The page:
Dancing is a sport as well as a form of artistic expression, and, like both of these activities, requires a combination of innate talent and intense practice. Like other athletes, dancers demonstrate amazing flexibility and grace but are also prone to injuries.
Whatever your dance form — ballet, modern dance, step dancing, tap dancing, folk dancing, jazz, hip-hop, etc. — if you pursue it with passion, at some point you are likely to experience some kind of dance injury. When you do, the dedicated physiatrists at Long Island Spine Rehabilitation Medicine are here to diagnose and treat your ailment and get you back on the dance floor as quickly as possible.
Dance Injuries Our Doctors Treat
Our doctors, who specialize in musculoskeletal pain management and restoration of function, are well-suited to the task of treating dance injuries stemming from overuse, falls, and sudden twists of limbs or pelvis. Though most dance injuries involve the leg, ankle, foot or lower back, hips and knees are frequently injured as well.
Foot and Ankle Dance Injuries include:
- Achilles tendonitis, an inflammation of the tendon in the back of the ankle
- Trigger toe, damage and inflammation to muscle that causes the big toe to point
- Ankle impingement, the pinching of tissues at either the front or the back of the ankle
- Ankle sprains (the most common traumatic injury in dancers), caused by movement that forces the ankle beyond its normal range of motion, overstretching or tearing a ligament
Hip Dance Injuries include:
- Snapping hip syndrome, when a snapping sensation accompanied by a popping sound occurs when the iliotibial (IT) band (a tendon) moves over one of the bony knobs of the hip, sometimes leading to painful bursitis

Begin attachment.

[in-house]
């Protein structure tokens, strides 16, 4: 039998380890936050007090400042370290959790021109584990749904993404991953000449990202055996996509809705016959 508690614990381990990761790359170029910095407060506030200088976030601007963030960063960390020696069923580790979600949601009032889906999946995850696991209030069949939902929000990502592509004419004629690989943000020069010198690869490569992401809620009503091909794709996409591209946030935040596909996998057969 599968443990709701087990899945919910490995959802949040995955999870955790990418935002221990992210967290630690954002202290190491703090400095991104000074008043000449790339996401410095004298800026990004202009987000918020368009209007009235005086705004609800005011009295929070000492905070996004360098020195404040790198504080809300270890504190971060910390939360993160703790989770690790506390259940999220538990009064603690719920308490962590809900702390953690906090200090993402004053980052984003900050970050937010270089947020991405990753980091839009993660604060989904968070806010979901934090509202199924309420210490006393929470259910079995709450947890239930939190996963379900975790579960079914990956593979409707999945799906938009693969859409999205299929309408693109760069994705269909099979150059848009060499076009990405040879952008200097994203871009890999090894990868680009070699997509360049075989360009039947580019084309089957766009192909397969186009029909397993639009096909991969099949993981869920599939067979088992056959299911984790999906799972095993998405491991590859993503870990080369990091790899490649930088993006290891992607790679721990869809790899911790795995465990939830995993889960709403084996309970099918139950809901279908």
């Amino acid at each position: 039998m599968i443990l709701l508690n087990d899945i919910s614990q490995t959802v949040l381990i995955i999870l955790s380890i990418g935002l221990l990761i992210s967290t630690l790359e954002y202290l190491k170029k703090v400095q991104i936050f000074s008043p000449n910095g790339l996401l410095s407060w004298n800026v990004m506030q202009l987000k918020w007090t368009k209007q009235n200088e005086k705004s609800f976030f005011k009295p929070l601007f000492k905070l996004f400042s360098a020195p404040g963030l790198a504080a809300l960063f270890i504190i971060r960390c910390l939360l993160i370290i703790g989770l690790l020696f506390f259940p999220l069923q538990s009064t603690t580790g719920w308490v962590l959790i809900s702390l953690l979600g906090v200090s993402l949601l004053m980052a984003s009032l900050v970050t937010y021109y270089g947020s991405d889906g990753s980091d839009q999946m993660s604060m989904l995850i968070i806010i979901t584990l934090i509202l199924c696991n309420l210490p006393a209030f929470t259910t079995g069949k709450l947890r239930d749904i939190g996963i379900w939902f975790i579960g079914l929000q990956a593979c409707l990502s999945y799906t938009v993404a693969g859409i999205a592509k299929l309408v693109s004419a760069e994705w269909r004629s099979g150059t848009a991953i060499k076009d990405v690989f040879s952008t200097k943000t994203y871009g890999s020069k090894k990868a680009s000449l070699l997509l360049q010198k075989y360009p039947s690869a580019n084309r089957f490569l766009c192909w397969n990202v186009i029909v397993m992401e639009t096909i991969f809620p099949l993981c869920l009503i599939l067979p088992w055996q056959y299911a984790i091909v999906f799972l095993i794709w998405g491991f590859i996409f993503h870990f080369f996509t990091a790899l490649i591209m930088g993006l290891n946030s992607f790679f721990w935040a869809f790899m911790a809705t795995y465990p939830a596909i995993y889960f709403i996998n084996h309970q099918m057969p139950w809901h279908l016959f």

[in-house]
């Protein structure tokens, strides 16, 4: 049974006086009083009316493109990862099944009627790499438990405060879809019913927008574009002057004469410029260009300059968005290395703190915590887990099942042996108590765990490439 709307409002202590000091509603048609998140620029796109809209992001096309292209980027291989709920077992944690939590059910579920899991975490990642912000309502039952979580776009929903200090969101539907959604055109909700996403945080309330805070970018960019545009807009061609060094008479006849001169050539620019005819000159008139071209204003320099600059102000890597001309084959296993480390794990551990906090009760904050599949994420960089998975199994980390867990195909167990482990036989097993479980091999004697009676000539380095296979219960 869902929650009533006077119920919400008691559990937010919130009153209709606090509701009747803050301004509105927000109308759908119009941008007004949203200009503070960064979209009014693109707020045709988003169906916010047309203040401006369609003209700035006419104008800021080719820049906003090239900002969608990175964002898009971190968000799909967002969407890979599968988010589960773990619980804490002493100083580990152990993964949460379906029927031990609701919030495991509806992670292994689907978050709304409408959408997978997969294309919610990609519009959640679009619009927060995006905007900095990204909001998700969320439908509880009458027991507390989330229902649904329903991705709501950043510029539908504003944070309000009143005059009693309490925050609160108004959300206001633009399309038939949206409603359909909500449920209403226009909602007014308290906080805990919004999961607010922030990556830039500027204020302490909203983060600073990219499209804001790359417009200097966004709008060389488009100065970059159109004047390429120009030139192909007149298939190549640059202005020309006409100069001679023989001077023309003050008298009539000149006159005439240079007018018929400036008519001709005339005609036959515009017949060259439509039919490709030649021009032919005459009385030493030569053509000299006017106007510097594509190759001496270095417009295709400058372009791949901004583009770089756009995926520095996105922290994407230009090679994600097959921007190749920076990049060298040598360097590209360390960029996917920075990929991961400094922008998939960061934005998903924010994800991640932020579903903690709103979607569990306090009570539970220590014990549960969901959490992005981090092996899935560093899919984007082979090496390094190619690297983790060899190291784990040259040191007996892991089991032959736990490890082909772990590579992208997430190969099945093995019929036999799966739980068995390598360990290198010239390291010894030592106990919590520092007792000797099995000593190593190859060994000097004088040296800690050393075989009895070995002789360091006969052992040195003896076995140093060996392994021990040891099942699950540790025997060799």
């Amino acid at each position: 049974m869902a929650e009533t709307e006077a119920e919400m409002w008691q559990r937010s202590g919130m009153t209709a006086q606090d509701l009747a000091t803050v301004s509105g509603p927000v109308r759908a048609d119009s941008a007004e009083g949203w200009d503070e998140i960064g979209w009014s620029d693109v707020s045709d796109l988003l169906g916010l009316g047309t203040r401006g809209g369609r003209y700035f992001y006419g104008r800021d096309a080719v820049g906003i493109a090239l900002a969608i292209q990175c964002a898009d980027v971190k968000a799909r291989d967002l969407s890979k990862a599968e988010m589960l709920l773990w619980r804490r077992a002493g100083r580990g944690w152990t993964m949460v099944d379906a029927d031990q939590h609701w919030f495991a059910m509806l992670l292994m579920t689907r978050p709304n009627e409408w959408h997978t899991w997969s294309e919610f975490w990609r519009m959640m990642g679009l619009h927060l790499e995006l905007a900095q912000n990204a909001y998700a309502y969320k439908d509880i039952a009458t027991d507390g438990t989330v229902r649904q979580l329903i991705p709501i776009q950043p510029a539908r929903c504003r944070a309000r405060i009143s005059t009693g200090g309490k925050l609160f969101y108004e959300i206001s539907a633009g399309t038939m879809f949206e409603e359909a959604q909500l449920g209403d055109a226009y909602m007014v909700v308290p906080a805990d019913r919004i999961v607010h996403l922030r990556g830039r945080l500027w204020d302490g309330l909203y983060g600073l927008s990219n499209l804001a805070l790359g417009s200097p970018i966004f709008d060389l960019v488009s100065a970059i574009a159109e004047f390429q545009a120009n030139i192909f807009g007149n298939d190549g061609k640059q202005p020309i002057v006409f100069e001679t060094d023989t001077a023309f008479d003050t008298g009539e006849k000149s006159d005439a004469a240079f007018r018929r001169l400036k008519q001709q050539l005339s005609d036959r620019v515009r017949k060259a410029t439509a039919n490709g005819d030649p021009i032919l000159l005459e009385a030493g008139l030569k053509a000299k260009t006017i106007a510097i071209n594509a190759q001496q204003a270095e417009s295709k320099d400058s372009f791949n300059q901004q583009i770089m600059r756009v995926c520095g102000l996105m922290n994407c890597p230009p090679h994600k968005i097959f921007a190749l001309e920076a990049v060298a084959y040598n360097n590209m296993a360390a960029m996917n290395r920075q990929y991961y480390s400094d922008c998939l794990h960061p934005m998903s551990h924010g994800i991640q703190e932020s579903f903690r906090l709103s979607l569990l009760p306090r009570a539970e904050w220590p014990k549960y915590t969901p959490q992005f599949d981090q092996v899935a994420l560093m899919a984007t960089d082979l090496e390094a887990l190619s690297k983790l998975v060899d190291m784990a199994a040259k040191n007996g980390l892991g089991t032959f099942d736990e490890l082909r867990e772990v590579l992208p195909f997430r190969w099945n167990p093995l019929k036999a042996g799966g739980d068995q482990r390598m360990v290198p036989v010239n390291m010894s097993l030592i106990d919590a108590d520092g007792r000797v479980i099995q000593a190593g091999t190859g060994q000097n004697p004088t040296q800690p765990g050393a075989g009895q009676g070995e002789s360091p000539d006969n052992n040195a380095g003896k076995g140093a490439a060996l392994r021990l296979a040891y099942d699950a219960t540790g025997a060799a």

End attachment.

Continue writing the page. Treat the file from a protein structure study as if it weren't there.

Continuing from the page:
- Hip impingement occurs when the ball of the hip joint pinches up against the socket, damaging the cartilage that surrounds the latter part of the joint.
- Hip tendonitis, when the hip muscles are overused and pull on the tendons attached to one of the bones around the hip. When this occurs, the hip can become irritated and inflamed
- Hip bursitis, a painful swelling of the fluid-filled sacs that cushion the hip joint.
- Sacroiliac joint dysfunction, where the base of the spine (sacrum)
attaches to the hip bone (ilium)
Knee Dance Injuries include:
- Patellofemoral pain syndrome, when there is pain in the front of the knee and around the kneecap (patella), often brought on by running or jumping, that makes it difficult to climb stairs or kneel
- Patellar Tendonitis, strain and inflammation of the patellar tendon which, left untreated, can result in tendon degeneration or tear
Stress Fracture Dance Injuries are tiny cracks in a bone caused by repetitive stress, typically from overuse. In dancers, stress fractures usually occur in the metatarsals, the tibia, the sesamoids of the knee or big toe, and the facet joints of the lumbar spine.
When a Dance Injury Requires a Doctor’s Visit
Sometimes it is obvious that immediate medical care is needed, for instance, if you fall and are unable to put weight on one leg. Nonetheless, many dance injuries are harder to call since serious dancers, like other athletes, are used to dealing with a certain amount of soreness in the aftermath of a strong workout.
Following are some rules of the road to distinguish between more and less serious dance injuries. Dance injuries that necessitate calling our offices for an appointment will generally cause pain that:
- Lasts more than 24 to 48 hours
- Is severe enough to prevent sleep or to awaken you
- Is immediately apparent when you start an activity
- Makes you shift your weight or take other measures
to avoid putting pressure on the painful area
Contact Our Experienced Dance Injury Doctors to Get Back in Step
Getting in touch with our physiatrists as soon as you realize the need for accurate diagnosis and correct treatment is important because early intervention can mean a much faster recovery from your dance injury.
Our practice is nonsurgical and holistic and we offer a broad range of treatment options, including traditional methods like physical therapy and corticosteroid injections and complementary methods, such as acupuncture and pulsed electromagnetic field (PEMF) therapy. Contact us today to get back in motion.